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Many young suicides can be prevented. In the UK thousands of young people are admitted to accident and emergency departments each year because they have attempted suicide.
Although most people who attempt suicide survive, many remain at high risk of taking their own life for quite some time afterwards.
If you are in crisis please see this page HERE!
What can you do to help someone ? A.L.E.R.T
Ask: them how they were feeling before it happened and how they are feeling now. Talking about suicide does not make it more likely to happen. Try to be patient if they are angry or refuse to talk. If they won't talk to you, maybe they would talk to a friend or sibling. It may be that writing things down is an easier way for them to communicate with you.
Listen: this is the most important thing you can do. Treat them with respect, and try not to be judgemental or critical. Is it important to try to raise their self-esteem.
Empathise: by showing that you really do care about them, no matter what, and are trying to understand things from their point of view. Words don't always matter. The touch of a hand or a hug can go a long way to show that you care.
Reassure: them that desperate feelings are very common and can be overcome. Things can and do change, help can be found and there is hope for the future. People do get better!
Try: to give practical support, and help them to cope with any extra pressures. It may not be possible to deal with all the things that are troubling them, but between you agree on what you will do if a suicidal crisis happens again. If they are living away encourage them to come home for a visit or go to see them yourself. This will give you an opportunity to assess the situation. Be clear there are always other options.
For example, if they are at University they can: leave the course for good, have a break from the course or defer for a year or change to a university nearer home
Put them down or do things that might make them feel worse. A suicide attempt suggests that self-esteem is already very low.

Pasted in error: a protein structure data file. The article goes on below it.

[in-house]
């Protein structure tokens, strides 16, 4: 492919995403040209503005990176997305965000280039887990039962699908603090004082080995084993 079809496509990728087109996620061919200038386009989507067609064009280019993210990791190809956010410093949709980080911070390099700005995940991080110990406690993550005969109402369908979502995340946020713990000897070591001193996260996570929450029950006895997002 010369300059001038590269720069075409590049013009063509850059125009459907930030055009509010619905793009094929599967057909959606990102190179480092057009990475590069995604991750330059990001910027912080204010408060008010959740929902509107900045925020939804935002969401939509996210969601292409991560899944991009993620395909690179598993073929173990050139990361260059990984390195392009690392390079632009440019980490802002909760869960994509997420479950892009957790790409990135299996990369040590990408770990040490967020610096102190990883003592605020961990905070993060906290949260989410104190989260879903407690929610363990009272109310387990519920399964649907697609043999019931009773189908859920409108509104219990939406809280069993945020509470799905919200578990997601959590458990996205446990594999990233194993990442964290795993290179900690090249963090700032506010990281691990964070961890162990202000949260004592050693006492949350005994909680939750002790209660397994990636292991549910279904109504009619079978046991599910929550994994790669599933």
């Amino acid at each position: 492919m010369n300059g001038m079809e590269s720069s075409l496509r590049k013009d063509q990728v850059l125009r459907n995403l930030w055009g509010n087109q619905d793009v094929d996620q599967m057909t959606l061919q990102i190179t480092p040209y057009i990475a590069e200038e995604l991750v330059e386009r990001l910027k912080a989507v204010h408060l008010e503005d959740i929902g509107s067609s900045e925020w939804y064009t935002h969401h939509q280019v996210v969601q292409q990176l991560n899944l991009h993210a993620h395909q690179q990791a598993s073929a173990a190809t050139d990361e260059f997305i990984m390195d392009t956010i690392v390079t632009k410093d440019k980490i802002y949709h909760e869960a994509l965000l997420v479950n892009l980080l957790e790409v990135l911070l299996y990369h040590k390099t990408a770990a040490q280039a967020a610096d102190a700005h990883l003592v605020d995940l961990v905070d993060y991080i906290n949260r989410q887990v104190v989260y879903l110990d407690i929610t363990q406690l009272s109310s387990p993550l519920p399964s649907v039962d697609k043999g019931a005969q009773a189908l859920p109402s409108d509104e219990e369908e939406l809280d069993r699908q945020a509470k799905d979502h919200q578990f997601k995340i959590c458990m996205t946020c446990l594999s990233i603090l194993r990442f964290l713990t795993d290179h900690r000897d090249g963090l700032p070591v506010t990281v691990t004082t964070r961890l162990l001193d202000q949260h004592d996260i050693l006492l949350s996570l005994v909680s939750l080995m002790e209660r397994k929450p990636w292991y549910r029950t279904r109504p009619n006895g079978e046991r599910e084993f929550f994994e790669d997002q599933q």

Abandon or reject them in any way. Your help, support and attention are vital if they are to begin to feel that life is worth living again. Don't relax your attentions just because they seem to be better. It doesn't mean that life is back to normal for them yet. They may be at risk for quite a while.
Nag: although it may be well meant. Nobody wants to be pestered all the time.
Intrude: try to balance being watchful with a respect for privacy. Don't ignore what has happened.
Criticise their actions: however you may be feeling about their suicide attempt, try to remember the pain and turmoil that they were, and may still be, going through. Don't take their behaviour personally - it was not necessarily directed at you.
A.L.E.R.T was taken from the Papyrus website-Please see their website for further help and support https://www.papyrus-uk.org/
The following advice from the Mental Health Foundation may also be useful:
The Stop Suicide website has tailored information on coping with suicidal thoughts and helping someone who is suicidal.
CALM - The Campaign Against Living Miserably is a registered charity, which exists to prevent male suicide in the UK. Check out the website for further support or Click here for their helpline.
If you are feeling suicidal or you are concerned about someone else, contact your GP or the Samaritans – 116 123.
Papyrus is the national charity for the prevention of young suicides. They have lots of information on their website and a helpline that you can call if you are feeling suicidal (call:0800 068 4141 10 am-10 pm weekdays, 2 pm-10 pm weekends email:firstname.lastname@example.org ).
The Help is at Hand booklet is a free resources that provides people affected by suicide with both emotional and practical support:
Zero Suicide Alliance has some FREE training on their website around talking about suicide and what to do if someone has these thoughts-the training only takes 20 minutes and could save a life.